There’s a long-standing tradition at the Allan Blair Cancer Centre in Regina, in which cancer patients will get to ring a bell three times after they are told they have no further treatments, and the cancer is out of the body.
Now, thanks to the generosity of local woman Wanda Stang, who is a cancer survivor, the cancer patients at St. Joseph’s Hospital in Estevan will get a similar experience.
“When you’re ringing that bell, there’s something that comes,” Stang told the Mercury. “It’s such a (wonderful) feeling. You can’t express how it feels to ring that bell, because you’ve gone through so much. And this is closing of one chapter of your journey, and now you’re going to start a whole new chapter.”
Stang recalled that when she first started receiving chemotherapy at the cancer centre, she saw someone ringing the bell. She asked what it was about, and they told her.
Since that time, she’s only seen one other person ring that bell.
“It gave me such hope, and there was so much happiness when that person rang that bell, from everyone in that cancer centre. And I thought ‘You know what? I could do that someday.’”
Stang was diagnosed with cancer in early 2019. At first it was difficult to get a diagnosis, and she became very sick. Eventually she was diagnosed with colon cancer. A life-saving surgery occurred in Regina on June 9, 2019.
On Aug. 11, her surgeon in Regina referred her to a colleague for surgery in Saskatoon. She was booked for an operation, and it was a success.
When she received her cancer treatments in Estevan, she asked the nurses if she would be able to ring a bell at St. Joe’s. The nurses apologetically replied that there wasn’t such a bell available.
At that point, Stang said her family was going to change that by creating a bell and a plaque with a tribute to those who have gone through a cancer journey.
She had her final chemotherapy treatment on March 11 at St. Joseph’s. The bell was being made at that point, and it was rang for the first time by Stang on March 23, with her husband Mike and all of the chemotherapy nurses present.
“I wanted to be the person to ring the bell in Estevan. It’s a new beginning. I’m sure they’re going to put it in the chemo room. I just want everyone to ring that bell. I’ve met so many beautiful people through there.”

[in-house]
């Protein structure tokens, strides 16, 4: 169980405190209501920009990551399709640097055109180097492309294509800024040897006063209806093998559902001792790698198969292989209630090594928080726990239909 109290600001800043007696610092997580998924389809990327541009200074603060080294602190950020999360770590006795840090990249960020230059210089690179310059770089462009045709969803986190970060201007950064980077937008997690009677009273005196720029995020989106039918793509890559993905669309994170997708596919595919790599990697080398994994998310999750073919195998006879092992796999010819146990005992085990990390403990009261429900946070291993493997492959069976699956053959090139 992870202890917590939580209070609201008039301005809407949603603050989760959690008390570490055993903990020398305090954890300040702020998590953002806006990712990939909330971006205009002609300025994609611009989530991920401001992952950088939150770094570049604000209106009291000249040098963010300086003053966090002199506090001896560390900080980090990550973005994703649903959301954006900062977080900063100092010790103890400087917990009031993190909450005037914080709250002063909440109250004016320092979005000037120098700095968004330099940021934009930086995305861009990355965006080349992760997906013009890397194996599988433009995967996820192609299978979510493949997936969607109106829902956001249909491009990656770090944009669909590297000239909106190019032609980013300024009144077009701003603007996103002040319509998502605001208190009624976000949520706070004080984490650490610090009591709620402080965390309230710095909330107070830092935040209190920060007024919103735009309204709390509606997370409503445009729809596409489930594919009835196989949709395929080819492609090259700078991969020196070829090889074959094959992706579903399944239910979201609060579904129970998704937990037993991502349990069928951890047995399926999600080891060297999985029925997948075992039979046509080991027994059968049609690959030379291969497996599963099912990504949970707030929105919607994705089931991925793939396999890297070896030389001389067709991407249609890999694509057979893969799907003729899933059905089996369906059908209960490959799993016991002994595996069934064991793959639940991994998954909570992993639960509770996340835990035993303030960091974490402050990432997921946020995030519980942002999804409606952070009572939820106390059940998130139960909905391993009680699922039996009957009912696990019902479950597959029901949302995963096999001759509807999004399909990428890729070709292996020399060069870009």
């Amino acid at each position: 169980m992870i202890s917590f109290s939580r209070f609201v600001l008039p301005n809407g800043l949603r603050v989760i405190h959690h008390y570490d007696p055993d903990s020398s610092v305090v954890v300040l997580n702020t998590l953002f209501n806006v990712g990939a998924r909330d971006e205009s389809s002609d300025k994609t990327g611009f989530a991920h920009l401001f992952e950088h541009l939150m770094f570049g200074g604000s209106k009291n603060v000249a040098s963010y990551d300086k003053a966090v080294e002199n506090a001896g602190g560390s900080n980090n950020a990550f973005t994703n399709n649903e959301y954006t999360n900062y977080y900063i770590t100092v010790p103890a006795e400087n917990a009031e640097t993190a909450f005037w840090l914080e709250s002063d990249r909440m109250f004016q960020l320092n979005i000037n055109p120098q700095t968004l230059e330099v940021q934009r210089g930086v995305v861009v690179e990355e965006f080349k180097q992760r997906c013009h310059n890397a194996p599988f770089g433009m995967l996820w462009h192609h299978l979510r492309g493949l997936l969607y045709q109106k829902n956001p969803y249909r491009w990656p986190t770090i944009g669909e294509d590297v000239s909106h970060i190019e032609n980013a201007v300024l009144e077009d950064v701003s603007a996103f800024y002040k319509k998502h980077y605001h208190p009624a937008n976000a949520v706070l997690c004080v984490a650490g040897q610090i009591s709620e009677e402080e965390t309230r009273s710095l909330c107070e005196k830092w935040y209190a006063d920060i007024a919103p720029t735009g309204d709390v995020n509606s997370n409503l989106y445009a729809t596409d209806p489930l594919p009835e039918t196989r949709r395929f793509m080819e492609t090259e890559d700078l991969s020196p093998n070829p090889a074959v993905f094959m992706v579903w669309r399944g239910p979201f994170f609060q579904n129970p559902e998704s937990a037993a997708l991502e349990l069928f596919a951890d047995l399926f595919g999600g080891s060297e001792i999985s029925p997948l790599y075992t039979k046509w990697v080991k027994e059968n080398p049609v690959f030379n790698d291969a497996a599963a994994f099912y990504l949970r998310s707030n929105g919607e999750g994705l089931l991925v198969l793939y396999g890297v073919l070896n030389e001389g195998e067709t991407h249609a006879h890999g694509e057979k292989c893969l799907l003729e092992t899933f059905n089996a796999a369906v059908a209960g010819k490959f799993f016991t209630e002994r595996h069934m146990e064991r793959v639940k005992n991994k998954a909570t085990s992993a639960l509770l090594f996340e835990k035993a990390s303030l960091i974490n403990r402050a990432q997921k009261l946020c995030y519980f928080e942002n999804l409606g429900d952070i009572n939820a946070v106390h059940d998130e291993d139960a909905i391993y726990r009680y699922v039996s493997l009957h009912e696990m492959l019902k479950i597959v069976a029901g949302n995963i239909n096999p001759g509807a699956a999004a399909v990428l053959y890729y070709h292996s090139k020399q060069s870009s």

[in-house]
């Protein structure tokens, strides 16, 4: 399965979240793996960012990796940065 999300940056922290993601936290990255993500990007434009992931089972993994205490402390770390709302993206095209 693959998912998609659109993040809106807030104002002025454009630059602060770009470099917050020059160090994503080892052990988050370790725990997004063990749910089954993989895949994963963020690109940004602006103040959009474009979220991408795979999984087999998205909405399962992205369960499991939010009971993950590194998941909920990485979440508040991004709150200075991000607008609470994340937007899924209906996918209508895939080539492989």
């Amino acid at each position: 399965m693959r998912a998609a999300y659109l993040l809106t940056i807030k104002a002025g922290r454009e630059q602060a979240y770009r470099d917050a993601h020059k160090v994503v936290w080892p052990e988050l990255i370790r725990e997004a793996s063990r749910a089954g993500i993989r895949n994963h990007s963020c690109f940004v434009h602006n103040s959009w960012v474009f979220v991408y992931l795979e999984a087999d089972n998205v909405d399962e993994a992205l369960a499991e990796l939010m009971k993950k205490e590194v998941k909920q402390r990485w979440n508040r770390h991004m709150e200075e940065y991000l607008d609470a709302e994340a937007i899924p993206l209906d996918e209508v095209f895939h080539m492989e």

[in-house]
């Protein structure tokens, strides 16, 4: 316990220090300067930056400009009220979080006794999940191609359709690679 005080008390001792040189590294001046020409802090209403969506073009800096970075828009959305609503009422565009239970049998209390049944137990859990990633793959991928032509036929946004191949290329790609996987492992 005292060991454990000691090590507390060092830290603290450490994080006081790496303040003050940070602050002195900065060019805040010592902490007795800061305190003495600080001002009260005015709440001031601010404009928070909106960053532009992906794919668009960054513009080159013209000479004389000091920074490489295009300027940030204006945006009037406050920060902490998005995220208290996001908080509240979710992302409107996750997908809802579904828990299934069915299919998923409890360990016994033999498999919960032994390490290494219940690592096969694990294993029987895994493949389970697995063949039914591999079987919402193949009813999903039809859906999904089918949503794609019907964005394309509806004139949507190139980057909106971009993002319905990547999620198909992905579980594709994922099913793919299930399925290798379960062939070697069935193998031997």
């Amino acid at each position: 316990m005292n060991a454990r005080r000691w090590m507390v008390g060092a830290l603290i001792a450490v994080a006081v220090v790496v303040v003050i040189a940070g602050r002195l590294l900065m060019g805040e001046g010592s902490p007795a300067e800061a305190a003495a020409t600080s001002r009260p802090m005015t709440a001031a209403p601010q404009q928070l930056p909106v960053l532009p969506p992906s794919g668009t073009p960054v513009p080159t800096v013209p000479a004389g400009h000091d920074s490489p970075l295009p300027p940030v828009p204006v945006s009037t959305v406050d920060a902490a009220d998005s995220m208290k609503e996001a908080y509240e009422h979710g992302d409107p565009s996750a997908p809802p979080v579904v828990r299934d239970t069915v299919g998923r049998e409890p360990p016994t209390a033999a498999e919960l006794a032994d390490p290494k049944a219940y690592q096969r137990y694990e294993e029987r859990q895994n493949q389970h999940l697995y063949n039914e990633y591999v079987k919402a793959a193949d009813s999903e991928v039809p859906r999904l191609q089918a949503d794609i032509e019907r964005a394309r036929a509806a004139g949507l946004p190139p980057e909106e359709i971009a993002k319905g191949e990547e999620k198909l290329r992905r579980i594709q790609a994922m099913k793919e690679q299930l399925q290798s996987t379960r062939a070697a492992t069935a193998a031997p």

When she rang it for the first time, it was absolutely beautiful, the “best sound ever,” she said.
The plaque has a couple of poems that reflect on the experiences of a cancer patient. It was completed by Steven Raymond, who is a paramedic with Estevan Emergency Medical Services.
A short verse and a long verse on the plaque are courtesy of the Saskatchewan Cancer Agency. When someone rings the bell in Regina, they usually recite the short verse. But when Stang rang the bell in Estevan, she read the longer verse.
Stang said they are so pleased with how the plaque and the bell turned out.
“I hope that bell gets worn out,” Stang said. “That’s all we want.”
The poems are about everybody, because each person matters, she said. Your whole attitude changes when you go through something like this, because you don’t sweat the little things any longer.
“People I didn’t even know have sent stuff to me, and I’m humbled and overwhelmed by the generosity of this place. I’m overwhelmed,” said Stang.
The chemotherapy area is a big part of the hospital, she said. Going to chemotherapy was like a spa day for her, because that’s how the staff made her feel.
“Every one of those girls at the front entrance there, at the administration, made me feel special. And they started my day off. And they probably didn’t realize that. But how they talked to me, and their smiles, they always made me feel special.
“You’d go in for bloodwork, you’d go into the lab, you’d get stuff done. You’d go in for all of these scans, and the pharmacists, everybody, it’s amazing how they treat you. They go above and beyond, and people need to know that.”
She’s thankful for the support she has received, and she has an even greater realization of how precious life is.
“People have been so gracious. There’s nothing they haven’t done. Our home has been flooded with phone calls, e-mails, cards, flowers, gifts of food, clothing, you name it. People have brought it here. And our whole family can’t thank people enough. There’s no word to say thank you, how we feel. And we just want to help wherever we can. And if anyone ever wants to talk about cancer, I’m very open to it.”
Prayer has been a big part of recovery as well, as Stang believes that if God leads you to it, He will see you through it.
She is now proceeding with caution, like any other cancer patient. Even though she has been told she doesn’t have cancer now, she will continue to receive scans every three months for the next few years, and then it will be every six months.